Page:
Theresa May has criticised the concept of “safe spaces” in universities, for the purpose of protecting oppressed groups from offensive speech.

The prime minister said the concept was “quite extraordinary.”

Safe spaces have been criticised for shutting down robust debate in universities and for spreading across entire institutions, instead of just individual spaces within them.

Supporters say they are necessary to stamp out abusive behaviour such as racism, sexism, homophobia and transphobia on campuses.

Ms May made clear her opposition to safe spaces in prime minister’s questions on Wednesday 14 September, when pressed for her views by Victoria Atkins, a Conservative MP.

“We want our universities not just to be places of learning but places where there is open debate. Which is challenged and people can get involved in that,” the prime minister replied.

“I think everybody is finding this concept of safe spaces quite extraordinary, frankly. We want to see that innovation of thought taking place in our universities.”

Commenting on the situation in St Andrews, Association Equal Opportunities Officer Robert Aston said, “The issue of Safe Spaces has been very controversial for mostly unfounded reasons.

“From its foundations as a means for promoting safe dialogue for specific minority issues (initially LGBT+) – it has been latched upon and taken as indicative of a supposedly overprotected and overly politically correct millennial culture which apparently runs the university life.

“The message being: people our age are not prepared for the real world, because of having these platforms for discussion.

“The University experience, by its very nature, facilitates the discussion of opposing and thought-provoking ideas.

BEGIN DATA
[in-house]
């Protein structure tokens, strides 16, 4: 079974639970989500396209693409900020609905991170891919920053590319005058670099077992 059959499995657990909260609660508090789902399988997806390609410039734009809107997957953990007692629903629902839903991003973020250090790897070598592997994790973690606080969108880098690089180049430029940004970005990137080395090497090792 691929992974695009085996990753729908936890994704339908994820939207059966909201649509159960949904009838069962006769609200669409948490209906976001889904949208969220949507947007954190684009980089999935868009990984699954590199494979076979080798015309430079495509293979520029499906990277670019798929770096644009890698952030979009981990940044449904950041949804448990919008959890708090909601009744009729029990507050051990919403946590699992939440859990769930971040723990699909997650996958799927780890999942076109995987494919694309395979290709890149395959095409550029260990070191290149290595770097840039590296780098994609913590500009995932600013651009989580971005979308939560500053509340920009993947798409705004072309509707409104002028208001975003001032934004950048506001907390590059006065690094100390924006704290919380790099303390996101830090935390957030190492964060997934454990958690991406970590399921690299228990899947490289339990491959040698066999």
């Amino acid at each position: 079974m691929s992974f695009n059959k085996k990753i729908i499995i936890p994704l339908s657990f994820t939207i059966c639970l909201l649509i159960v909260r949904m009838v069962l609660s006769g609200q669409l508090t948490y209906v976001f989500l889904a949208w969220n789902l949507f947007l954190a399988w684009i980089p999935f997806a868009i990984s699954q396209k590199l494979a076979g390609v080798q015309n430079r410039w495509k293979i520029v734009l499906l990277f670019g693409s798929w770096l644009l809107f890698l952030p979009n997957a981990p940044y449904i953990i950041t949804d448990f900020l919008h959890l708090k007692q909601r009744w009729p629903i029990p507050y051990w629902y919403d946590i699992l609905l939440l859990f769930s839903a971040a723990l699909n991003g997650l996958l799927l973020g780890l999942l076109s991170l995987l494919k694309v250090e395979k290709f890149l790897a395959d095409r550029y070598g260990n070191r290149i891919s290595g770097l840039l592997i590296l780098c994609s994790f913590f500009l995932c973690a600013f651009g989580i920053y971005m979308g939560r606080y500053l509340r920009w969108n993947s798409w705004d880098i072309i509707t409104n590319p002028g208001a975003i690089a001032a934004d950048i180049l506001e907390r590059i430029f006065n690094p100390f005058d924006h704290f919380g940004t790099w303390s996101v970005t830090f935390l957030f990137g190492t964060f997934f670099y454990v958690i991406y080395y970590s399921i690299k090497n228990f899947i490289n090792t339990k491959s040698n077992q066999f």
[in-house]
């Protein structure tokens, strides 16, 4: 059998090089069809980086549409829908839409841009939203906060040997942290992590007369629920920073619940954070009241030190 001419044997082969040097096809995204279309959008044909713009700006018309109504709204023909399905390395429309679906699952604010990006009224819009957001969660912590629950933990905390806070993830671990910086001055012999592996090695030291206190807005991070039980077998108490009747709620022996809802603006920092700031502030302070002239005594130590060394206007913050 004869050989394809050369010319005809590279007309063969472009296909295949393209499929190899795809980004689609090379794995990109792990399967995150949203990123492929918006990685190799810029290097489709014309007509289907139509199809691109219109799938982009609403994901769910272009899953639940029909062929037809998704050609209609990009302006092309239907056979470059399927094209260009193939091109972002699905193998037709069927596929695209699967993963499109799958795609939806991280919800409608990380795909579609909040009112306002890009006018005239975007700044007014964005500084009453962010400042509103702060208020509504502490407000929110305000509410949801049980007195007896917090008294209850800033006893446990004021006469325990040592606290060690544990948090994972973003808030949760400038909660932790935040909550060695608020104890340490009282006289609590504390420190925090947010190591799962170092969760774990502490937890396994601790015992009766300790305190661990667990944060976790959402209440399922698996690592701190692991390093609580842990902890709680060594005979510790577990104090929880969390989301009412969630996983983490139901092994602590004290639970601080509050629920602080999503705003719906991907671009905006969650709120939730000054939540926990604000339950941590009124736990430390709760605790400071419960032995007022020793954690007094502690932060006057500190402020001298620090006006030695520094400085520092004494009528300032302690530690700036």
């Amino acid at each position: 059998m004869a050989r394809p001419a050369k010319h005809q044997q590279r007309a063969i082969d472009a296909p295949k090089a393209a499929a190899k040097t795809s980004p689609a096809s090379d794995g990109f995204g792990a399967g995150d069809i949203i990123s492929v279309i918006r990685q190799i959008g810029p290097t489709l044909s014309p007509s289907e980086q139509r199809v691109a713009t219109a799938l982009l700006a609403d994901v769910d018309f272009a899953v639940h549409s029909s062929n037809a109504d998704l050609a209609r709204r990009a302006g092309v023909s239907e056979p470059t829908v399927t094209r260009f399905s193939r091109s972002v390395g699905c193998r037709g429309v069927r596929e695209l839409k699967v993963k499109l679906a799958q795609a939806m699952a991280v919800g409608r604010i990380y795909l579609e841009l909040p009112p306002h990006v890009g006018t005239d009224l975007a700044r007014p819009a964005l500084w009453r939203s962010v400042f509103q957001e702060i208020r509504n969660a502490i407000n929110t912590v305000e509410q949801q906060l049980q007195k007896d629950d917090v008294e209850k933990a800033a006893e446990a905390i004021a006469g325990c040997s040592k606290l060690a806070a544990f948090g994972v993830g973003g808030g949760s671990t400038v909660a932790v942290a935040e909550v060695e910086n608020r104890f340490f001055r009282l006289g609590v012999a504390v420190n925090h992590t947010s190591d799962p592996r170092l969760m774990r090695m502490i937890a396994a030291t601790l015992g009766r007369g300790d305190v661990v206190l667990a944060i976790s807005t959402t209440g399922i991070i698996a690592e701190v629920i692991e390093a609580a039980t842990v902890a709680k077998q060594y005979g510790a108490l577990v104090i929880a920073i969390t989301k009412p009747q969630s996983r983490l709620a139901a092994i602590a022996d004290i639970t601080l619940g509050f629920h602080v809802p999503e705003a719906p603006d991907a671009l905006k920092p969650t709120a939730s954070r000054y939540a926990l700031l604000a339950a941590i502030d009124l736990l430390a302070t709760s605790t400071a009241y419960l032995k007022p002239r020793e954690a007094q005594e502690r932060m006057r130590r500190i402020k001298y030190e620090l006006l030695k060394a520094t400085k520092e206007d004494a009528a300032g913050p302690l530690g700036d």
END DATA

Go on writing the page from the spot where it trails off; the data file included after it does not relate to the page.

“The notion that somehow providing a space where people, who often can feel vulnerable and insecure about their identity, are able to discuss such feelings with certainty they will be welcomed to discuss such issues – can somehow be claimed to be representative of a university culture of anti-questioning and naivety is laughable – and completely against the principles that that University of St Andrews stands for.”

1 COMMENT

  1. Equal Opportunities Officer Robert Aston is being disingenuous to say Safe Spaces have been very controversial for mostly unfounded reasons.

    He should note that in University of Oxford Vice-Chancellor Louise Richardson’s installation speech, she described her preferred approach to free speech as “quite the opposite of the tendency towards safe spaces.”

    When asked how VC Richardson understands the term ‘safe space,’ she said “… it has evolved in American campuses is as a space where people do not have to confront ideas they find disturbing or upsetting and that’s what I think is inconsistent with university life.”

    If Mr Aston wants to look further afield across The Pond to see who else in academia has “latched” onto the importance of free speech, he should consider Professor Gad Saad, Columbia University, who writes and broadcasts (youtube) on the disgrace of ‘safe spaces’ in education

    Perhaps our Prime Minister, VC Richardson and Prof Saad are all out of step with St Andrew’s EO Officer Mr Aston, or more likely that St Andrew’s should aspire to achieve a world ranking and immediately terminate its indefensible policy that brings this university into disrepute by allowing ‘safe spaces’ to muzzle its students.

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